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Jan 10, 2006
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Wine With . . . Sushi

by Paul Lukacs and Marguerite Thomas


We love sushi, and order it as a take-out supper a couple of times a month.  In the past, we've usually opened a bottle of Champagne or sparkling wine with it.  There's something about the bubbles and crisp acidity in these wines that enable them to cut through both the heat of the wasabi and the oiliness of the fish, making the experience seem refreshing rather than heavy. 


We know, however, plenty of sushi lovers who prefer other wines.  In fact, one of our favorite Japanese restaurants, Sushi-Ko in Washington, DC, is owned by a Burgundy fanatic, Daisuke Utagawa, who swears that Cote d'Or reds are the very best wines to pair with sushi.  Since we've been surprised during dinners there by how good that combination can be, we decided to try a wide range of wines for this issue of "Wine With"--still and sparkling, reds, whites, and a rosé, sixteen in all.  


We were at home in Baltimore, so didn't get the meal from Sushi-Ko but instead from our favorite local sushi restaurant, Kiku.  The order included yellowtail, red snapper, and shrimp, as well as a number of maki rolls--spicy tuna, butterfly, rainbow, and the chef's delicious hamachi special.  Which wines worked best?  Well, in one respect the results surprised us.  Many of the white wines that we were confident would pair well turned out to be too light, while reds that we thought might seem too heavy worked fine.  With the whites, a Pinot Grigio from Friuli, a Riesling from South Australia, a Pinot Blanc from Alsace, and a Muscadet all were quickly overpowered by the food.  They ended up tasting not only thin but unpleasantly fishy or metallic.  (This happened with the rosé also.)  Some richer whites, including a Russian River Chardonnay and a Santa Barbara Viognier worked better, but with these the taste of oak seemed a bit off-putting.  We tried five reds.  Our two favorites are recommended below (and we never would have guessed that the Aussie Shiraz would be such a good match), but two others came close--a Santa Cruz Pinot Noir and a Fixin (our nod to chef Utagawa).  In fact, the only red that didn't work was a Dolcetto d'Alba.  As happened with so many of the whites, a wine that tasted subtle on its own seemed non-descript when paired with the sushi.      


But if the still wines surprised us, the sparklers simply confirmed our expectations.  We tried only two, and both were downright delicious with the sushi.  Our guess is that we would be recommending more bubblies if we had tasted more that evening.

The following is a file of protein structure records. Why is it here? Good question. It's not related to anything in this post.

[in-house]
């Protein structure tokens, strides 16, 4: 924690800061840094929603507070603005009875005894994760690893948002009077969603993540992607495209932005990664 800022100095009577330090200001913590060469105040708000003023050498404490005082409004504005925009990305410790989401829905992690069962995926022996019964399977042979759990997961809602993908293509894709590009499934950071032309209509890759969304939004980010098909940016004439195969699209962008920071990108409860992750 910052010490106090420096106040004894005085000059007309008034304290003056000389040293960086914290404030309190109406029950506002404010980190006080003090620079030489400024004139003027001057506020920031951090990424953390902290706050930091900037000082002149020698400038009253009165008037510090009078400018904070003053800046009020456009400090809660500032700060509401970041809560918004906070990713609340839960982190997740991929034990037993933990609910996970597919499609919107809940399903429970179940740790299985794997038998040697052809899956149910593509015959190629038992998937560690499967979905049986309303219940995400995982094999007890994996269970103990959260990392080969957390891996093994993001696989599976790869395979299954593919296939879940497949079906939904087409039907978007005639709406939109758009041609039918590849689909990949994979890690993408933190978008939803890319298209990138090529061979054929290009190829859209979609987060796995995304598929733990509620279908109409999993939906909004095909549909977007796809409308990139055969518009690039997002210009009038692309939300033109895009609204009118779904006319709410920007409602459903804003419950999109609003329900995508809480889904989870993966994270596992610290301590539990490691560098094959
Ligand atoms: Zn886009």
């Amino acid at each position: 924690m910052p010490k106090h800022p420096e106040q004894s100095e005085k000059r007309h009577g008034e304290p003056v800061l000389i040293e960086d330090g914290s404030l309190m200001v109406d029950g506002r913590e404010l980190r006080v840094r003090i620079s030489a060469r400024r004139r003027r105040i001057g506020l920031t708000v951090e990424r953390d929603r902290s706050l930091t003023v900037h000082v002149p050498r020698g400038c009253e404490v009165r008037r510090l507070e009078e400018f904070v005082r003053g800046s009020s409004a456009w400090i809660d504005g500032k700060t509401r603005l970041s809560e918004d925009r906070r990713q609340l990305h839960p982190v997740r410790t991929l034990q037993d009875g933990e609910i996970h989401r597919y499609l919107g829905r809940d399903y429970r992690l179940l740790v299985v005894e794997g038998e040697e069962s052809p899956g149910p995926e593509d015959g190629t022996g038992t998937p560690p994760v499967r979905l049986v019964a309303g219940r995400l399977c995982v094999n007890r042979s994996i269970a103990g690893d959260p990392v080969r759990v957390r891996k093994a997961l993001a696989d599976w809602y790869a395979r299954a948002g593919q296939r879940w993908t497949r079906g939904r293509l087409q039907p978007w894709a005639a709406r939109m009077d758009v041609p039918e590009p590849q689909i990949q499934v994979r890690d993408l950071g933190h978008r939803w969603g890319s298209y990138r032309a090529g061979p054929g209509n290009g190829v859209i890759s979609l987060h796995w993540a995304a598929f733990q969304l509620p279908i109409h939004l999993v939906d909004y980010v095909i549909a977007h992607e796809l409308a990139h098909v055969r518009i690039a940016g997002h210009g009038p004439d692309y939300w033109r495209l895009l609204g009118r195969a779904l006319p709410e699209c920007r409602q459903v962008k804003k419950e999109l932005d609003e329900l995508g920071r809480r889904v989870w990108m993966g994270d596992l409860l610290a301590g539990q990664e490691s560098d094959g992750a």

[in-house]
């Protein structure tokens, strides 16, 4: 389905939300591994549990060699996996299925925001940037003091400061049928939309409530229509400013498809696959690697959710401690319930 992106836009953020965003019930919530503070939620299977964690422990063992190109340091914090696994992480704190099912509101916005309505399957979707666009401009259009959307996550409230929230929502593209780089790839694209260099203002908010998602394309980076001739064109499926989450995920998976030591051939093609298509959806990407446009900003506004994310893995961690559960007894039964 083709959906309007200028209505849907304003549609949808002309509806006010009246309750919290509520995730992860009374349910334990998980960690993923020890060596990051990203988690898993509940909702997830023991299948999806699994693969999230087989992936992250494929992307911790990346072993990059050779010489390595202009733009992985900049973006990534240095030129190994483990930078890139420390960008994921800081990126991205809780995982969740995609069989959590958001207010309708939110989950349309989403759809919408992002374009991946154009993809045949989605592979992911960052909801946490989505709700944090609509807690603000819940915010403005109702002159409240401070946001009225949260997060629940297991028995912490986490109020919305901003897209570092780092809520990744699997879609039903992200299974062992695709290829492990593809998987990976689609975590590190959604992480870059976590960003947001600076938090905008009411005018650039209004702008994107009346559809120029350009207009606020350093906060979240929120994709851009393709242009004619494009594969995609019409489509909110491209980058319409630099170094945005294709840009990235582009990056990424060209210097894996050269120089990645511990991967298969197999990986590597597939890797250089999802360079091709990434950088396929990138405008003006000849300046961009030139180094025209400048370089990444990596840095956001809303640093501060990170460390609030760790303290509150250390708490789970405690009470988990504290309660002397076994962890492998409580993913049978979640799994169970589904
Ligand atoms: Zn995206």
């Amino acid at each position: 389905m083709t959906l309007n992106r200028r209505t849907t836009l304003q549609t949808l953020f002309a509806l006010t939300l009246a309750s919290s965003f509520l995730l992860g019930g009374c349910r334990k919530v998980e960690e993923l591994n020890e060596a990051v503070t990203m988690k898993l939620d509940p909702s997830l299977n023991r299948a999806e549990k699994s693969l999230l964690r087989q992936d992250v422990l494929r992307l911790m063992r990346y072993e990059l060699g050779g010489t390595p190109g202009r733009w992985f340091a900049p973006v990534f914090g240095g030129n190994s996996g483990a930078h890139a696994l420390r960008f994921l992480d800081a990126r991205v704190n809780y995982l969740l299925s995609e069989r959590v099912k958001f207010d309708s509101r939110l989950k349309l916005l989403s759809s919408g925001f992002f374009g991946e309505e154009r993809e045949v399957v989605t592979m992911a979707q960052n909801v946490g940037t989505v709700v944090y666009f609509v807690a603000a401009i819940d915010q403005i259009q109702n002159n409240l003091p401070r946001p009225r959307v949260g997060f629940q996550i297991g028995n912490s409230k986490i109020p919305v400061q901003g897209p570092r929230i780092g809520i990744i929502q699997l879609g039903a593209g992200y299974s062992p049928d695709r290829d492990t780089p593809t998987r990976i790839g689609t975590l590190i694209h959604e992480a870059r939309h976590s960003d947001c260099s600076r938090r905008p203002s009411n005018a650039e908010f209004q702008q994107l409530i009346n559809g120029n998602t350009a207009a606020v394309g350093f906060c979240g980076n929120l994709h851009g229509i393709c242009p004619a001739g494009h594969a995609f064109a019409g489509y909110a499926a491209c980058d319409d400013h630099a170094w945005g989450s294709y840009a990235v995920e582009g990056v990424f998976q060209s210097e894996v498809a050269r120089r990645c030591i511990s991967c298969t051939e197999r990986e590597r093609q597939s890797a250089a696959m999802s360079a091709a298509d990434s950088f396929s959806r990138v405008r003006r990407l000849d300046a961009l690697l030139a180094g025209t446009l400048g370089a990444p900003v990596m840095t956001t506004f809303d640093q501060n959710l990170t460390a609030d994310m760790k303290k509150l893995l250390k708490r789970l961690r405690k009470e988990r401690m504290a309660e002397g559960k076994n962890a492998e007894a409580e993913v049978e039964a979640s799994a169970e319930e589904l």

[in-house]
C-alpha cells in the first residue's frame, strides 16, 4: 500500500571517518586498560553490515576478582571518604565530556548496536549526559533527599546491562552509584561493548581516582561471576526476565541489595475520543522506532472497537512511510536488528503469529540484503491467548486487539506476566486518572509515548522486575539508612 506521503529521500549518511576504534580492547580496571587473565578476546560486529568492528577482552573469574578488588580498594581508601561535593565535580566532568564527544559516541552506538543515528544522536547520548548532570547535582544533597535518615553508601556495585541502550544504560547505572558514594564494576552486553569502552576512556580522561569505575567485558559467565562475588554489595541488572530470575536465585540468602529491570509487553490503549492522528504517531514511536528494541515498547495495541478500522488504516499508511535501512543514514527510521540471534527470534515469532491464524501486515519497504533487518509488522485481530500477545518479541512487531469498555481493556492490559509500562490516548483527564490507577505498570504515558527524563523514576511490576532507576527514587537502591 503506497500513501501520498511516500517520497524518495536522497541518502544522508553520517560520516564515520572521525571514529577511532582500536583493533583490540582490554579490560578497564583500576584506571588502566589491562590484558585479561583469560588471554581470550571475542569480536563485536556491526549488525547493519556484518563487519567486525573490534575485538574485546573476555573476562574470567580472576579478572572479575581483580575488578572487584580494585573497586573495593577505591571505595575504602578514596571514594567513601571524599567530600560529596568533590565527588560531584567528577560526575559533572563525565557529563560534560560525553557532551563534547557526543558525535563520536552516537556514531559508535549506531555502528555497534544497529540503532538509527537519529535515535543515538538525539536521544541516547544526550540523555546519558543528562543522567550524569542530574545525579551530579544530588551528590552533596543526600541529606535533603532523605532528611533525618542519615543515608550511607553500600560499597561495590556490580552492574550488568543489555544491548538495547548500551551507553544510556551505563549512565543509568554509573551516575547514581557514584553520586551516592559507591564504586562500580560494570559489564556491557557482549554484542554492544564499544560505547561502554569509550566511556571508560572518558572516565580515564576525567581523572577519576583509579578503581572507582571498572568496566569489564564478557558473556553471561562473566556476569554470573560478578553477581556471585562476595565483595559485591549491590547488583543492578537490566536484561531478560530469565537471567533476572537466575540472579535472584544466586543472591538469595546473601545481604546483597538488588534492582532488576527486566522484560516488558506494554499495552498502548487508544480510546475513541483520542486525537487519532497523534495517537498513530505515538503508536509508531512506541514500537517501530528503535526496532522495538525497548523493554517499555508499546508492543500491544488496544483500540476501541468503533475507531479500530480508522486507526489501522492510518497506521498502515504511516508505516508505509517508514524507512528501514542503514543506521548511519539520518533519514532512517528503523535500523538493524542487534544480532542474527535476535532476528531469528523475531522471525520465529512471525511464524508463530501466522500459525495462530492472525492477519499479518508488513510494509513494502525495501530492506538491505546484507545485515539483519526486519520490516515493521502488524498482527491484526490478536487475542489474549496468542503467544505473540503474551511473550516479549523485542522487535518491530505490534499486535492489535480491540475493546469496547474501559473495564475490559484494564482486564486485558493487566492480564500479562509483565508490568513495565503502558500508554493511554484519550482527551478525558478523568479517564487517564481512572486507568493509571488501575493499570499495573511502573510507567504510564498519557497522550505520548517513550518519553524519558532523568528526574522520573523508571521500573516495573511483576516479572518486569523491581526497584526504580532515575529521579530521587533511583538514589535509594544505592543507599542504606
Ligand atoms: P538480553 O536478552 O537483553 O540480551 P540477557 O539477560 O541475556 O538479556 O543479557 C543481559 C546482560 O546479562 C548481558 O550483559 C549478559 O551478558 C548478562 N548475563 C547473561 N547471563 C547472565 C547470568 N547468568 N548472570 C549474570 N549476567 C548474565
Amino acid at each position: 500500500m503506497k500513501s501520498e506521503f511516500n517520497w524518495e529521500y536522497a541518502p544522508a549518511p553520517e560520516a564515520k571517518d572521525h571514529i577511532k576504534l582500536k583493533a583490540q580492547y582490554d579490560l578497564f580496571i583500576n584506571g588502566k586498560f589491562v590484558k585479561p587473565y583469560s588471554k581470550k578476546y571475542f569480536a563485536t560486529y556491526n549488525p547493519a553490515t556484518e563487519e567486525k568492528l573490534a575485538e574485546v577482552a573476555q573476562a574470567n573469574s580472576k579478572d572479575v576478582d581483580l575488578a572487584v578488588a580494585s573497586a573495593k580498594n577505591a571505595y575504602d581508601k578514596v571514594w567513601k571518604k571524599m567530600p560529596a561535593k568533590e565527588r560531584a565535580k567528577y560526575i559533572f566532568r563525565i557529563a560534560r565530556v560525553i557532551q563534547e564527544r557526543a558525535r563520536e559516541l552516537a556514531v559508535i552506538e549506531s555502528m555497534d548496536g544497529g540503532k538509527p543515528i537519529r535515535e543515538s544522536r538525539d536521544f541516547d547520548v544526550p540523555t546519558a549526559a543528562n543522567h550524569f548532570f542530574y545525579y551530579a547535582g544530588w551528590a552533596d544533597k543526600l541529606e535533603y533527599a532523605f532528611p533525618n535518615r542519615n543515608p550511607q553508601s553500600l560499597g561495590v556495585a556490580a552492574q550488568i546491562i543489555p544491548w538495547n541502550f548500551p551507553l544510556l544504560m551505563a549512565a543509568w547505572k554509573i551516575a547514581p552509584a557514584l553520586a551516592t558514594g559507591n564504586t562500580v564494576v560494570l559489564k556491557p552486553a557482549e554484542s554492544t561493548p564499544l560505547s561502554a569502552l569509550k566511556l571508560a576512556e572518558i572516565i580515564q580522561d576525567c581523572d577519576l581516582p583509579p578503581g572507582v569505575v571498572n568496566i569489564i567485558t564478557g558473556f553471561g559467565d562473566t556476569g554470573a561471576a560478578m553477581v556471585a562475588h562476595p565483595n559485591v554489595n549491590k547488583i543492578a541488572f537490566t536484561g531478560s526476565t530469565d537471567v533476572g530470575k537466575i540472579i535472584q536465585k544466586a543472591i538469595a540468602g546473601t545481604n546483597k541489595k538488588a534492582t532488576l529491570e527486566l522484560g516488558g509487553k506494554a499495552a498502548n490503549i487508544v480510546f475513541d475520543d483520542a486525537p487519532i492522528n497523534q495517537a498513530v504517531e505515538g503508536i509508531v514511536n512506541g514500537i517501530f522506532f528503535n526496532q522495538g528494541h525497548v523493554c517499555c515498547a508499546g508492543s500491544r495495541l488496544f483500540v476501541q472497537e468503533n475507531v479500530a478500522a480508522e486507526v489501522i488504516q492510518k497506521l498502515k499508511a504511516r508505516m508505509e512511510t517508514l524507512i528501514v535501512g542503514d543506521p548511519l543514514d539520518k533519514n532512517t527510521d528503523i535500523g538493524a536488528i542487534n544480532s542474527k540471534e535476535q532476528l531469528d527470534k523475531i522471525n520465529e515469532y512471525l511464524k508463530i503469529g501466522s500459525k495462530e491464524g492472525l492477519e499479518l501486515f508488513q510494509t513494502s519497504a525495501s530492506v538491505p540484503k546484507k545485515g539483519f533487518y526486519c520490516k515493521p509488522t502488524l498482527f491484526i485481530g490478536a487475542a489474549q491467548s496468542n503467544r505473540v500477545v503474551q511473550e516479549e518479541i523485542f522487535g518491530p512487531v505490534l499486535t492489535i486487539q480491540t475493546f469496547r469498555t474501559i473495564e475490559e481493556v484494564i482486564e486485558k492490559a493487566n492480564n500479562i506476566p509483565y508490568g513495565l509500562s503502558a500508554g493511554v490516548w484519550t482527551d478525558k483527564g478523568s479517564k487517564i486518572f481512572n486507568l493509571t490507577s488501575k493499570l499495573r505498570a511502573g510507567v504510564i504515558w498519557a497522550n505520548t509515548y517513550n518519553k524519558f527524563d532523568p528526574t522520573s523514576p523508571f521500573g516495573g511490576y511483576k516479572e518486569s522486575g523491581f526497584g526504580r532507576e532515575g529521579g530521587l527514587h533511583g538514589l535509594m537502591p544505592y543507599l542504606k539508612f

Is there some element that connects the wines that worked best?  Not really, though different causes yielded much the same effect.  The top matches all came from wines with contrasting rather than complimentary characters.  The acidity in the Fumé Blanc, the crisp effervescence of the bubblies, and the tannin in both the Saint-Amour and the Shiraz all served as foils for what after all is a sumptuous, succulent dish. 




Approx. Price



Georges DuBoeuf


(Beaujolais, France)

"Domaine du Paradis"


(Imported by WJ Deutsch)





On its own, this cru Beaujolais seemed exuberant and somewhat unfocused, but the sushi reigned in its excesses, making the wine seem more refined, yet still full of juicy flavor.


Dry Creek Vineyard,

Sonoma County


Fumé Blanc






Some Sauvignon Blancs are so lean and acidic that they can cancel out the voluptuous texture of sushi, but this Fumé has enough body to capitalize on it.  The fish, in turn, emphasized the wine's appealing fresh-cut grass character.



Maschio dei Cavalieri,

Prosecco di Valdobbiadene




(Imported by VB Imports)






Nicely balanced and more complex than most renditions, this classy Prosecco was splendid by itself and delicious with the sushi.  The wine's inherent hint of sweetness proved a boon to the salty soy sauce, while its steely finish kept everything in gustatory equilibrium.



Perrier Jouet,



"Grand Brut"


(Imported by Allied Domecq)






Bubbles rule!  One reason we like them so much with sushi is that they scour away the oiliness of the fish, the saltiness of the soy sauce, and the heaviness of the rice.  Beer, of course, can do the same thing, but a classic Champagne like this one provides much more elegance and charm.



Wynns Coonawarra Estate,





(Imported by PWG Vintners)





Wasabi is no friend to wine, but we discovered that the tannins in red wine can help balance its aggressiveness without muffling flavor.  In this case, the synergy between the fish, its trappings, and the firm but fleshy wine made for a rich and satisfying dining experience.